Website up and run well

So given at the published folder, when run “dotnet Coconut.Web.dll“, my website is up and run. So far so good.

How about recap the Mounted Volume approach? Which means I want to run this command

Recap: Run app with mounted volume

At the last line, I want to start an ASPNETCORE container to host my published application. Shall it work? Let’s find out.

It looks ok. Except, I cannot access the website from host browser. Which means something was wrong; well not a surprise at all. Turn out I made the wrong port mapping. It should be port 80 inside Container instead of 8080.

Create Dockerfile

A Dockerfile is a simple text file. You can create it with any your favorite editor.

For naming convention, I name it Dockerfile. I use VS2017.

Build a Custom Image

So far I have created a published application and a Dockerfile. Things seem ready. Next, we need to tell Docker to build an image from the Dockerfile.

The current folder structure looks like this

Let’s try to run my very first build command. However, it failed right after build. Because that folder structure will cause some security issues. To make my life easy, I move the Dockerfile into the PublishOutput folder.

Hey Docker, take the default Dockerfile at the current location (where the command is run), build an image, give it a name “thaianhduc/aspnetcore” and tag it with version “0.1”.

Do not forget the “.” at the end. It represents for “current location“.

Run It

Time to enjoy the fruit

Open the browser on my host machine, type in http://localhost:5000/hello_beautiful. Oh yeah! It works.

A Few Words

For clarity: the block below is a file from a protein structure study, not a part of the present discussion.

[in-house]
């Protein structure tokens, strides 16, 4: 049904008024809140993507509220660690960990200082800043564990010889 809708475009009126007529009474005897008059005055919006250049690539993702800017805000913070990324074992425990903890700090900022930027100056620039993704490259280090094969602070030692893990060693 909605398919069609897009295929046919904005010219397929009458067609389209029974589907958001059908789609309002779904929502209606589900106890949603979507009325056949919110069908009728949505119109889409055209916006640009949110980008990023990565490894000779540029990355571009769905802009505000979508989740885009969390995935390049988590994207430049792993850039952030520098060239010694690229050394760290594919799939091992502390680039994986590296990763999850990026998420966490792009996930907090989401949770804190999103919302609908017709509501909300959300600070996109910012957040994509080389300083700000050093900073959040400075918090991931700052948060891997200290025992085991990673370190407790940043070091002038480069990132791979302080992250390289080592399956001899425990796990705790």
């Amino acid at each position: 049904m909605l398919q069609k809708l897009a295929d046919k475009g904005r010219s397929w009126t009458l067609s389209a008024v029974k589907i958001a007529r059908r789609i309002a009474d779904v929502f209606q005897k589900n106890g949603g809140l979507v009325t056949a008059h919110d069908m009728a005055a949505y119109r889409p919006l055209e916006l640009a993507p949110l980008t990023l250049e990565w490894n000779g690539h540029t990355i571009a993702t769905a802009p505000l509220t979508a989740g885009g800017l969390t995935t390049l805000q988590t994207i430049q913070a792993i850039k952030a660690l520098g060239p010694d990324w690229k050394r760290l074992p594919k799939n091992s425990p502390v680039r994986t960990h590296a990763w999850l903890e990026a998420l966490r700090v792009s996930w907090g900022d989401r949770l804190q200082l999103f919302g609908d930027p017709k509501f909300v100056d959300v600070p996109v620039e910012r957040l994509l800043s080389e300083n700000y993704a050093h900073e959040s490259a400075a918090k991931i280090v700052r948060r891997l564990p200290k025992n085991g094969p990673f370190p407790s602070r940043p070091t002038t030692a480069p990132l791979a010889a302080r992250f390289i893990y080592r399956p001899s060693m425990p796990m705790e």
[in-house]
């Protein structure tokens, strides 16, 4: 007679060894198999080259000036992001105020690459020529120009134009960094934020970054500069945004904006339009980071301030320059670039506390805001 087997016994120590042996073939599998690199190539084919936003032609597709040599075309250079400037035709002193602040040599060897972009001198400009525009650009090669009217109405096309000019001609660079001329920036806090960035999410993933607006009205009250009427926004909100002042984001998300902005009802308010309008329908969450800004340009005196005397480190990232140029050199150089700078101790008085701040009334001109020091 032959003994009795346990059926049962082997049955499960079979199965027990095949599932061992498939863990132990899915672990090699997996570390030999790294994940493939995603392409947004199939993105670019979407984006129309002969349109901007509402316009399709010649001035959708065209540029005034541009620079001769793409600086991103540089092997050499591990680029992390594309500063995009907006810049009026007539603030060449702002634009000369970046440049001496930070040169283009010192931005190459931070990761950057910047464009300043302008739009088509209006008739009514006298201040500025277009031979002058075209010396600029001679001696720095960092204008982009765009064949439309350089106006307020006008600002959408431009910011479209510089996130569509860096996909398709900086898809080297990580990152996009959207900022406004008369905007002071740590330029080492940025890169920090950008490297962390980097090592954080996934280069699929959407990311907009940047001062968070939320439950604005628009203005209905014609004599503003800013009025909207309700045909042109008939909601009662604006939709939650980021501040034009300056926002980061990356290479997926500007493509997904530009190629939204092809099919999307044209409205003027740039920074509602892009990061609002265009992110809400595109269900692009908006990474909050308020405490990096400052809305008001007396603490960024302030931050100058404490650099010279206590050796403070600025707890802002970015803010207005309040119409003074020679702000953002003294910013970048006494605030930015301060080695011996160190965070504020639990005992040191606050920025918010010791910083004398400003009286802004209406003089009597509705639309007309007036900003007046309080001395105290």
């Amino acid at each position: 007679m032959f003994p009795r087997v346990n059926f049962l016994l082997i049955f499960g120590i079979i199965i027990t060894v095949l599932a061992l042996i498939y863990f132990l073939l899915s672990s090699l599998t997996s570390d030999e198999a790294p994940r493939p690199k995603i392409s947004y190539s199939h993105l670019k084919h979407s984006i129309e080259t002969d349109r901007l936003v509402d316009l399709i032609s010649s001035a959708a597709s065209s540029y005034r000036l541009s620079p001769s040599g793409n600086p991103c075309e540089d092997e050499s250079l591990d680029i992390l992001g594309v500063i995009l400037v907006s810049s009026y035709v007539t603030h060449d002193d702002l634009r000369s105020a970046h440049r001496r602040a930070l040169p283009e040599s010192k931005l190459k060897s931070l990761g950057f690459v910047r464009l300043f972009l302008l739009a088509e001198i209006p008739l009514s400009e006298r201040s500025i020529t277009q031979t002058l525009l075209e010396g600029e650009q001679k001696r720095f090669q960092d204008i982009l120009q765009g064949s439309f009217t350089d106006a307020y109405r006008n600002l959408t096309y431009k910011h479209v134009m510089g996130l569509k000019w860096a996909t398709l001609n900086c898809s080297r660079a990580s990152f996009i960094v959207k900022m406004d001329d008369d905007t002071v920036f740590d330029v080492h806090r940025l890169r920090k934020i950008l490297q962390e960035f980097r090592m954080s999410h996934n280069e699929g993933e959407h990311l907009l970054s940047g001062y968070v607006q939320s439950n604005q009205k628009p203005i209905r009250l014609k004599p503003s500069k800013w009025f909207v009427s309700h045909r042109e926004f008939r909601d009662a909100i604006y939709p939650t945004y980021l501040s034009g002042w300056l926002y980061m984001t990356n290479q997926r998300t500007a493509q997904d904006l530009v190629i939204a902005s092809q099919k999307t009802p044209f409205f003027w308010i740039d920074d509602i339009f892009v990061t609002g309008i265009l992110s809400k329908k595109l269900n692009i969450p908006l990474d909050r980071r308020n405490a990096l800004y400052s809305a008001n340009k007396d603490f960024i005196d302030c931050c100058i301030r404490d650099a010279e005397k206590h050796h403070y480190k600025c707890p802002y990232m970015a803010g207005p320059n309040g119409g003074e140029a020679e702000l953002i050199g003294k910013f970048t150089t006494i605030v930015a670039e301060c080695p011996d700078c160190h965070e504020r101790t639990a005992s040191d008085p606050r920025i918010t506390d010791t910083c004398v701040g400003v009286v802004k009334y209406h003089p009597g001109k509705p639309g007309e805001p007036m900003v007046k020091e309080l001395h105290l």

I have failed many times while experimenting and writing the post. Everything seems easy while you read it on the internet. However, when it gets down to actual do it. Evil hits your face at the first try. But that is actually a good thing. I have learned so much while trying to solve those problems. Some of them I understand, some I do not.

So far I have been playing around with the fundamentals of Docker. For every single command, for every single action, I try to explain to myself in my own language. The language that I can understand and explain to other.

Having small goals at the beginning keeps me focus. It allows me to temporary ignore some problems. Otherwise, you will wonder in the sea of information out there. Reading something is easy. Making something works for you is hard.

How do I take my custom image and use on other machines? Easy. I can push my image to Docker hub. Then I can run it just like other images. Things make sense now. I can resonate without effort.

Deployment Options Recap

I started with learning ASP.NET Core and other new cool stuff. I want to learn about the infrastructure that I can take advantages of. Let’s assume that I have a web application, how many options do I have to deploy it?

  1. Local host (IIS): Obviously I can simply press F5
  2. Deploy to Azure for free.
  3. Run it inside a container using Mounted Volume approach.
  4. Or deploy it as a Docker Image.

What’s Next?

I want to step further into the ASP.NET Core, from a fundamental point of view. Maybe later in the series, explore the possibilities of Docker in term of Microservices.

That would be fun!